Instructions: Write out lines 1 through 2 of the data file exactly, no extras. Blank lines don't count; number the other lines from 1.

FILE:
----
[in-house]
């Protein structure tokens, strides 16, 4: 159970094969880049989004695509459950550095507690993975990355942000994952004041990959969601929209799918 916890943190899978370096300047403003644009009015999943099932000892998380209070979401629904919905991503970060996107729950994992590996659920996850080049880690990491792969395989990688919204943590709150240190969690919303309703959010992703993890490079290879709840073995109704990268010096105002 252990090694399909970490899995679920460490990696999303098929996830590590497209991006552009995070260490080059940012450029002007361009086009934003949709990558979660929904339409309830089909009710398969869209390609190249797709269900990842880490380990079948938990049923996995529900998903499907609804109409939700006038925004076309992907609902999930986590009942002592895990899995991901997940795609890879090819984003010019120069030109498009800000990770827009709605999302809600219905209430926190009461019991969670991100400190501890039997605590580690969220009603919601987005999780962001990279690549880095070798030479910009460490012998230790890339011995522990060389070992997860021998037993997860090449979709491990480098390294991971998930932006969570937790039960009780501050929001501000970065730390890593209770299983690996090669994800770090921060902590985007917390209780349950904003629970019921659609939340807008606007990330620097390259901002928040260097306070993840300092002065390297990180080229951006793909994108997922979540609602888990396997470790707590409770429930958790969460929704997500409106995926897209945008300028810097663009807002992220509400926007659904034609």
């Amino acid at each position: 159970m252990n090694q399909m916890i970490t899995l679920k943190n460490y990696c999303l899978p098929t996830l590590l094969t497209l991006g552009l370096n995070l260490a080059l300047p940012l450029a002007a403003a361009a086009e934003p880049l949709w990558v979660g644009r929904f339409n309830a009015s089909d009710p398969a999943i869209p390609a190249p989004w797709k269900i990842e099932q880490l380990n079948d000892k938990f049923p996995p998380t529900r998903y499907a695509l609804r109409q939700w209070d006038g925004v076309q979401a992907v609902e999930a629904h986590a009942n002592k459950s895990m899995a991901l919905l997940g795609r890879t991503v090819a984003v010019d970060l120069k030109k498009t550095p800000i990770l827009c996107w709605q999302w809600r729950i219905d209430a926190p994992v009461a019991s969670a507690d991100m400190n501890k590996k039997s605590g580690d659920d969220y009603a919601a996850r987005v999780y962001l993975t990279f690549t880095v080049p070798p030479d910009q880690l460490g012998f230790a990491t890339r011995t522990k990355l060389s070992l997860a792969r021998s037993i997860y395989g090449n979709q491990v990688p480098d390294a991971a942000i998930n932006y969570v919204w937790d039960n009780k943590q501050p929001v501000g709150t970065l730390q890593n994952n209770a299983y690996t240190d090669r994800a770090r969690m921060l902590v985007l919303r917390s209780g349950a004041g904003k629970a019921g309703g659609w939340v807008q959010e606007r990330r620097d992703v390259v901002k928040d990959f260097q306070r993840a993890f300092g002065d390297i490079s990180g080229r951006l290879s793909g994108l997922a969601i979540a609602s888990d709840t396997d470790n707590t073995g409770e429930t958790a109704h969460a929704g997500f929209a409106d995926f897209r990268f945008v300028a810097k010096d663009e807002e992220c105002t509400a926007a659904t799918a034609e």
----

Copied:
[in-house]
């Protein structure tokens, strides 16, 4: 159970094969880049989004695509459950550095507690993975990355942000994952004041990959969601929209799918 916890943190899978370096300047403003644009009015999943099932000892998380209070979401629904919905991503970060996107729950994992590996659920996850080049880690990491792969395989990688919204943590709150240190969690919303309703959010992703993890490079290879709840073995109704990268010096105002 252990090694399909970490899995679920460490990696999303098929996830590590497209991006552009995070260490080059940012450029002007361009086009934003949709990558979660929904339409309830089909009710398969869209390609190249797709269900990842880490380990079948938990049923996995529900998903499907609804109409939700006038925004076309992907609902999930986590009942002592895990899995991901997940795609890879090819984003010019120069030109498009800000990770827009709605999302809600219905209430926190009461019991969670991100400190501890039997605590580690969220009603919601987005999780962001990279690549880095070798030479910009460490012998230790890339011995522990060389070992997860021998037993997860090449979709491990480098390294991971998930932006969570937790039960009780501050929001501000970065730390890593209770299983690996090669994800770090921060902590985007917390209780349950904003629970019921659609939340807008606007990330620097390259901002928040260097306070993840300092002065390297990180080229951006793909994108997922979540609602888990396997470790707590409770429930958790969460929704997500409106995926897209945008300028810097663009807002992220509400926007659904034609």